Sound — 9
I know this is fairly late review, considering how old this album is, but recently it has grown on me a lot, and I feel that this is ignored simply because John freakin Frusciante wasn't playing on it, which is extremely unfair. Because behind all the bad times the band were going through during the recording of this, is possibly the best Red Hot Chili Peppers album ever made. It's true there is a darker tone to it, and the listener is hit with this tone straight away. Anthony sings"My tendency for dependency is offending me" in the opening track Warped. However, seconds later the song explodes into dirty, uncharacteristically heavy funk metal. It can be noted a lot of these songs are heavier in nature to anything RHCP have come out with before. Songs like One Hot Minute and Shallow Be Thy Game, and even the outro the originally laid back Transcending, enter territory not familiar to RHCP, maybe only emulated before in Johnny Kick A Hole In The Sky from the album Mother's Milk. Dave Navarro on guitar does nothing spectacular in the way of soloing, and it can be argued that the wah pedal is utilised a bit too much. However, he shows his true guitaring ability in the slower songs My Friends and Tearjerker. This album is also arguably one of Flea's greatest displays of his talent. From the verse slap riff in Aeroplane to the solo in Coffee Shop, you cannot argue that you're listening to a genius at work. The sound on this album is a lot grittier and heavier than people may be used to, but in truth it is a standout album of the '90s.
Lyrics — 8
The lyrics range from extremely dark, to the almost random lyrics the Chili's are known for. In Warped Kiedis sings "So much love/So rare to dare. Afraid of ever being there. Take me home, I need repair, Take me please to anywhere". This song is possibly thr darkest song on the album lyricwise, only rivalled by Deep Kick. However, on the other side of things, the lyrics are the norm that you would expect from an RHCP record. AK's pain about his reborn drug addiction is evident in some songs, and Tearjerker is about the death of Kurt Cobain, but otherwise lyrically it's your average funky Chili Pepper album.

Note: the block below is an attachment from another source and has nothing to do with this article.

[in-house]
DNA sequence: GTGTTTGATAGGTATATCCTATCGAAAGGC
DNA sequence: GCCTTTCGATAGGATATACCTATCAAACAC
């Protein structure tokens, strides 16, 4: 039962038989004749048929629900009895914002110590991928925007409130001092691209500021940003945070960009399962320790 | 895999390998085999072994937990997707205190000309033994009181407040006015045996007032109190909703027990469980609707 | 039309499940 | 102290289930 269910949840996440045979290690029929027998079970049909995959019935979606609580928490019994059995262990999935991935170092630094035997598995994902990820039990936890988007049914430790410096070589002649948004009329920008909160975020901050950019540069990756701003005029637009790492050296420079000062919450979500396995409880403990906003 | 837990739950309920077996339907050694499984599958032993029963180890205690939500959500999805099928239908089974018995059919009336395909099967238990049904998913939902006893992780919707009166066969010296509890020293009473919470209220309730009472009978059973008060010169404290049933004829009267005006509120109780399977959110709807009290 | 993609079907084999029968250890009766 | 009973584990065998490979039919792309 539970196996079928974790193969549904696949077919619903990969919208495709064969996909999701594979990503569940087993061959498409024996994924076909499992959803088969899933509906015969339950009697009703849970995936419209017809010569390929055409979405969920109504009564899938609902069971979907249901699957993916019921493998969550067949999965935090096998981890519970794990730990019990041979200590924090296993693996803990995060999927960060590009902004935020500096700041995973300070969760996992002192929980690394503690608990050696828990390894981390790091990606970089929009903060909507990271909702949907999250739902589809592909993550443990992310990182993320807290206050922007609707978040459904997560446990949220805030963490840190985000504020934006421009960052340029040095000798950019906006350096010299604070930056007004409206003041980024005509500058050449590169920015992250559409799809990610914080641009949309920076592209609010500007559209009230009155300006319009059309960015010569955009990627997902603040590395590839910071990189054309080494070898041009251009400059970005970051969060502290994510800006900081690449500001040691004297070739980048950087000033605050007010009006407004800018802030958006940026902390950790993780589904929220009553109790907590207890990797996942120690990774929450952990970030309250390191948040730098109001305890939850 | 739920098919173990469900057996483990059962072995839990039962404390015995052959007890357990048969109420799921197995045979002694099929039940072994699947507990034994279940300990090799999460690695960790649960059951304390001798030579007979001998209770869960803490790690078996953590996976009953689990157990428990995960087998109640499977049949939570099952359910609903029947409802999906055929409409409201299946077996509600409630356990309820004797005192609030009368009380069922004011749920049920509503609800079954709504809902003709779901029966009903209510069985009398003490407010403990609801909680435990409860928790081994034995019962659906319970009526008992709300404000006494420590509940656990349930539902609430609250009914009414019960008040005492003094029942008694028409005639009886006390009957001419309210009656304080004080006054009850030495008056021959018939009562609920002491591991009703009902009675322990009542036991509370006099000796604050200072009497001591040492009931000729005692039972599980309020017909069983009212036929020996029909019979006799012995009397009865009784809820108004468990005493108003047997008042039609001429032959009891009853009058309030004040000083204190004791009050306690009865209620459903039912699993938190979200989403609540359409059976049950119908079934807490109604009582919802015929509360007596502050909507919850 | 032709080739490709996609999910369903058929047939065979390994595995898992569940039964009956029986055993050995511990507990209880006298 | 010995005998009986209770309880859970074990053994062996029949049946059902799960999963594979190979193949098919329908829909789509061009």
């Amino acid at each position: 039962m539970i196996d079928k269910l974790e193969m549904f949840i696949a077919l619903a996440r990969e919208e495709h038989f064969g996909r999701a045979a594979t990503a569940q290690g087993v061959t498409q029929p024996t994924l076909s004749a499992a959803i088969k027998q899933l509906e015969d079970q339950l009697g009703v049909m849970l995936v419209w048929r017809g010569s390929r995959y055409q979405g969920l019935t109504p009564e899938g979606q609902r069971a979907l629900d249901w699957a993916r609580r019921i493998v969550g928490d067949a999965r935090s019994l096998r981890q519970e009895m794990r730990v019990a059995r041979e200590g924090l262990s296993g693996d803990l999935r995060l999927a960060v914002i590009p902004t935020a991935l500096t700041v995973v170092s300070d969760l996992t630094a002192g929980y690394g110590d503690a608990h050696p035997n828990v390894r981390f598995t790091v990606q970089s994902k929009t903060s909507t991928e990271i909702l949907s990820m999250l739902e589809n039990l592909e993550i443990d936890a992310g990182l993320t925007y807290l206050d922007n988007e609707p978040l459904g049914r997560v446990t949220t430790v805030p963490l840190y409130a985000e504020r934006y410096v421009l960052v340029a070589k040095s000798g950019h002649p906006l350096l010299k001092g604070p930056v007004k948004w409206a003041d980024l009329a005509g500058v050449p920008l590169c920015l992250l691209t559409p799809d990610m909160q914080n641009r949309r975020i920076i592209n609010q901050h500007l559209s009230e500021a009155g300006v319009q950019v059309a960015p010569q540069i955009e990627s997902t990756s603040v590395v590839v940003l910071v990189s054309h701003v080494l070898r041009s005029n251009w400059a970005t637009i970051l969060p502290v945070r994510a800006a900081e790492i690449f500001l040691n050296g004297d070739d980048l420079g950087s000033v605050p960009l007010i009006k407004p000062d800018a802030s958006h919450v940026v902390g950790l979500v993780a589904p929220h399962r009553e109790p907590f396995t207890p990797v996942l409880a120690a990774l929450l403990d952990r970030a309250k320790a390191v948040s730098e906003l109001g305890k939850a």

Overall Impression — 9
Again, this album will be ignored because of the absence of John Frusciante, and fans that RHCP have picked up in recent years will possibly never even know of One Hot Minute's existence, because of the lack of songs played from it at concerts today. And it's a shame it will be overlooked, because here lies, in my opinion, one of the greatest, if not the best, RHCP records ever made. It has a perfect blend of funk metal, and the slower songs that the Chilis on occasion can do so well. Each song deserves it's place on that album, and there is not one song that I can say to be weak. If I was to criticise it, I would say that Dave overdoes it with the effects just a tad, and the solos aren't always what they could be. And sometimes the casual listener may feel it's sometimes a little to dark and heavy(not in a musical sense, but in sense of a mood). However, it is an exceptional record. It's the Chili's heaviest record, and is the dark horse of their collection. But if people would give it a chance, it's a gem of a record.